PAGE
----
The English language verbs Intrude and Interfere have similar meanings, but they are different, as I shall explain, using British English examples.
Intrude means to go into a place where you should not be. This could be as simple as causing someone inconvenience by being there, right up to it being illegal to do so. You can intrude into a physical location, but also a virtual place, such as a meeting or conversation.
"The cleaner intruded into the important meeting."
"We can't just go in without asking, that would be intruding."
"I am having a private conversation, please don't intrude."
"The intruder, caught on CCTV, turned out to be the burglar we were looking for."
Intruder (noun) is the one who intrudes.
"No one noticed the intruder for several minutes."
"When I saw the back door was open, I knew there had been an intruder. "
"The intruder left a mess in the hall."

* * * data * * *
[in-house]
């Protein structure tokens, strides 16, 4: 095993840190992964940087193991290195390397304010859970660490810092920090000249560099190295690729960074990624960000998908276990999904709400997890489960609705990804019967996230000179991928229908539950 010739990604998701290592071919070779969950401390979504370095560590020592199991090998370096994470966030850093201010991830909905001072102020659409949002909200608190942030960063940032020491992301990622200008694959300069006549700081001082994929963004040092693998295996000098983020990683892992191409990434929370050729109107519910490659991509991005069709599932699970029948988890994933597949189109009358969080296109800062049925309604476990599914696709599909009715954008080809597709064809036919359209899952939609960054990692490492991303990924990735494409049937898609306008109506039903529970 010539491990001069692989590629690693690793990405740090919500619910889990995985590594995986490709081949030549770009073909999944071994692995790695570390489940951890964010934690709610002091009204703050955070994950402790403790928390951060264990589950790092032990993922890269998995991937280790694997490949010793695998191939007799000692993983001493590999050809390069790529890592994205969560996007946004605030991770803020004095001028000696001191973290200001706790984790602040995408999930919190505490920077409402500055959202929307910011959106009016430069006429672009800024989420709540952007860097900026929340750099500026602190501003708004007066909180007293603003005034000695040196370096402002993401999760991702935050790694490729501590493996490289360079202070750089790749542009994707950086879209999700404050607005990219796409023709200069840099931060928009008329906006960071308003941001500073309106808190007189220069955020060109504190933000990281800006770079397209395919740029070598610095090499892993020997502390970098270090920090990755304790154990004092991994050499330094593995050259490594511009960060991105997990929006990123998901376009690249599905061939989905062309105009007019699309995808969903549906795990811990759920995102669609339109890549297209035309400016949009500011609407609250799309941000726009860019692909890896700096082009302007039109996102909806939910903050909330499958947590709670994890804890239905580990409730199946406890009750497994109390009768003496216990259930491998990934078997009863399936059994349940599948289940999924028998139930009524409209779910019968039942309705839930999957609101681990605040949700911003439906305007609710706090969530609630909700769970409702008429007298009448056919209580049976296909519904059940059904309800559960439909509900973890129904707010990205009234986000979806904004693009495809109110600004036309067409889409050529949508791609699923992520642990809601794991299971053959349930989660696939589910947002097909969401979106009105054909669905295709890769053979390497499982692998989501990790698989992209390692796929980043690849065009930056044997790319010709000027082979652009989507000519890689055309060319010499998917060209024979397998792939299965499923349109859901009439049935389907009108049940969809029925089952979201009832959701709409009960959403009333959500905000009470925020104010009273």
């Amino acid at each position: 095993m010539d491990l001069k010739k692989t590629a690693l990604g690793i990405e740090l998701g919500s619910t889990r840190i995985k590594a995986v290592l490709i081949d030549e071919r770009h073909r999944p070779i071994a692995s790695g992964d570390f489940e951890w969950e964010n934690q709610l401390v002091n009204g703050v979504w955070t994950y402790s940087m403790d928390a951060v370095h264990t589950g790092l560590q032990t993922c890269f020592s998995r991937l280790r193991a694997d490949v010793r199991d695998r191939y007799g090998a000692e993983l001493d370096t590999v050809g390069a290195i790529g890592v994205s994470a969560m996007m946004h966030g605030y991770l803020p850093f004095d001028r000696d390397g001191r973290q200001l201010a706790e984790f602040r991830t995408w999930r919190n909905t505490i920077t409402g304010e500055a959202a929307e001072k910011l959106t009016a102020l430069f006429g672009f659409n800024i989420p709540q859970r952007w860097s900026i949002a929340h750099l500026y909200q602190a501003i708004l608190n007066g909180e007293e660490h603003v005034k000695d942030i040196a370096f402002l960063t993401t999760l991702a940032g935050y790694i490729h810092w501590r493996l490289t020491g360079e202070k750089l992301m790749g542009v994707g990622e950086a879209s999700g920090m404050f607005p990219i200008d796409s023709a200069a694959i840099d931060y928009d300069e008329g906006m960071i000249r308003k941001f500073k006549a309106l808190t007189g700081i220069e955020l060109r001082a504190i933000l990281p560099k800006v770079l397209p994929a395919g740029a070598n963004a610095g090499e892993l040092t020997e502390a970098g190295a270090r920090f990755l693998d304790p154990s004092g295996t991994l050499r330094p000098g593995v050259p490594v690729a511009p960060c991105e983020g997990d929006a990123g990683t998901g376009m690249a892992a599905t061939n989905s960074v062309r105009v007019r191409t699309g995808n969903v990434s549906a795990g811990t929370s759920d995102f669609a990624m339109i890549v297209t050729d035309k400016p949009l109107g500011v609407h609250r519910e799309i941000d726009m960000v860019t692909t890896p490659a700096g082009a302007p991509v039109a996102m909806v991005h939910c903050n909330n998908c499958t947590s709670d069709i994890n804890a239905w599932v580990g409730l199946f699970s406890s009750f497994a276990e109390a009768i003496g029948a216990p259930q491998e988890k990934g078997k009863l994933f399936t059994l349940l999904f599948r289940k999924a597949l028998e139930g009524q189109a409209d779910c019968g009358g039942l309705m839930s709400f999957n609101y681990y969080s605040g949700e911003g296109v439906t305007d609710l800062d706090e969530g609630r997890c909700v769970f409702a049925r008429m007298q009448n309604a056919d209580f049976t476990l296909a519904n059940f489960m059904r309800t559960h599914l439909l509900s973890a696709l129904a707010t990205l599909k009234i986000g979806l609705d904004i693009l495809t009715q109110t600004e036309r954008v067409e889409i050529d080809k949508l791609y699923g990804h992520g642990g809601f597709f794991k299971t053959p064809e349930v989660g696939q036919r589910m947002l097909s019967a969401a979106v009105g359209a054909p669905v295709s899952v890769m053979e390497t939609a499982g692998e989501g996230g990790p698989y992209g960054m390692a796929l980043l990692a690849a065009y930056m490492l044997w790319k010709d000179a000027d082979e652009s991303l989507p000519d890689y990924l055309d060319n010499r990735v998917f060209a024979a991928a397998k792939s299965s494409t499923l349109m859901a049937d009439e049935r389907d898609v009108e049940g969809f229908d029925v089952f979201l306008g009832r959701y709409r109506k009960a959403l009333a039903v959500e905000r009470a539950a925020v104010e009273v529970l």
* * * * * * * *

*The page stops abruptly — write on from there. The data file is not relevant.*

Interfere means to take part in or interrupt an action without authority or necessity, and thereby be a nuisance to someone or be unhelpful. You can't interfere with something over which you have control and rights. For example you can't interfere with your own child's education. You can interfere with someone else's. Those with the best intentions are often those who interfere the most.
"Please don't interfere with the control panel."
"My brother is not going to interfere with your plans."
"My husband's mother is always telling us how to dress our baby, she interferes in everything!"
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